NFL players ratified a new, 10-year collective bargaining agreement Thursday, hours after it was finalized, and the contract allows the NFL to become the first major U.S. professional sports league to use blood testing for human growth hormone, a source familiar with the talks told ESPN NFL Insider Adam Schefter.
The Steelers were the only team to vote against ratification, the Pittsburgh Post-Gazette reported.
Players eventually would be subject to random testing for HGH, in addition to annual checks -- as is the case for all banned substances in the league's drug-testing program -- only after the union is confident in the way the testing and appeals process will work.
The aim is to have everything worked out in time to start HGH testing by Week 1 of the regular season, but that is not guaranteed.
"We have to see if we agree with the test," Jacksonville Jaguars cornerback Rashean Mathis said. "If we agree with the test, then it's legit. If not, they have to come up with another one."
An NFLPA source told Schefter that players won't agree to the testing unless they get other big changes in the drug program.
Players likely will also be able to appeal suspensions under the drug policy to an independent arbitrator.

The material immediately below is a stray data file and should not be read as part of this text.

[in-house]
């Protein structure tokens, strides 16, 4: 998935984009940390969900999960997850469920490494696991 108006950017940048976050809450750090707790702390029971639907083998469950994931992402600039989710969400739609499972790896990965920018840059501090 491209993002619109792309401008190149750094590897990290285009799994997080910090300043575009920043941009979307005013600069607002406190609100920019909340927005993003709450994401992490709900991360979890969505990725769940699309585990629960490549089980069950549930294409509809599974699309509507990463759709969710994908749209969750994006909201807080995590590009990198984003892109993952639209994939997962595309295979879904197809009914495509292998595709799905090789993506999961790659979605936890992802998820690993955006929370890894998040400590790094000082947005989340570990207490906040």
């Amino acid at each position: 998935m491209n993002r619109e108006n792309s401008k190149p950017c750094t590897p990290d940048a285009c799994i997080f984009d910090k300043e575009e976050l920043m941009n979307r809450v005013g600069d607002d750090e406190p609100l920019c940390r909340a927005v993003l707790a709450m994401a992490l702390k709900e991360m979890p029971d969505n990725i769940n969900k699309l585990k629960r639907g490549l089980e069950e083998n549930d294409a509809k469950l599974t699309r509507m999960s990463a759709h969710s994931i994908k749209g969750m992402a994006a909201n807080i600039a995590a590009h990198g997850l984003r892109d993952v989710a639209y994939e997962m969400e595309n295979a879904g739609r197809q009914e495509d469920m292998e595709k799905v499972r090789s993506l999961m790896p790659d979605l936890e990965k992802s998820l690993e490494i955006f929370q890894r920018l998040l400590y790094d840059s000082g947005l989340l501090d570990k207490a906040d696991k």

Tennessee Titans union representative Jake Scott said he is skeptical of the accuracy of the testing because he believes there is only one company that can accurately test for HGH.
Scott is for the testing in principle, but said the testing company's "motives are questionable. Their incentive is to catch people. If they don't catch anybody, nobody thinks their test works."
Most of the deal to end the NFL's 4½-month lockout was agreed to last month, but certain elements still needed to be ironed out after the NFL Players Association re-established itself as a union. The union -- which dissolved itself in March, when the old CBA expired, allowing players to sue the league in federal court -- was again formed by last weekend. Final CBA language was in place Thursday afternoon in talks between the sides' lawyers in Washington.
Not every team welcomed the new CBA with open arms. According to the Post-Gazette, the Steelers voted against the agreement because they did not believe it adequately dealt with the NFL's system of fines on and off the field.
"We felt like it was getting shoved down our throats," Steelers offensive tackle Willie Colon said. "Our players reps (weren't) comfortable with it ... We're not going to just file it away the way other teams do."
Before 5 p.m. ET, players voted to approve the final agreement. That allowed players who signed contracts July 26 or after -- and had been forced to sit out practices by NFL rules -- to finally join teammates in drills Thursday, as the new "league year" officially began.
"We were like little kids in Pop Warner who didn't make weight, just standing around," said Donovan McNabb, who restructured his contract when he was traded to Minnesota by the Washington Redskins.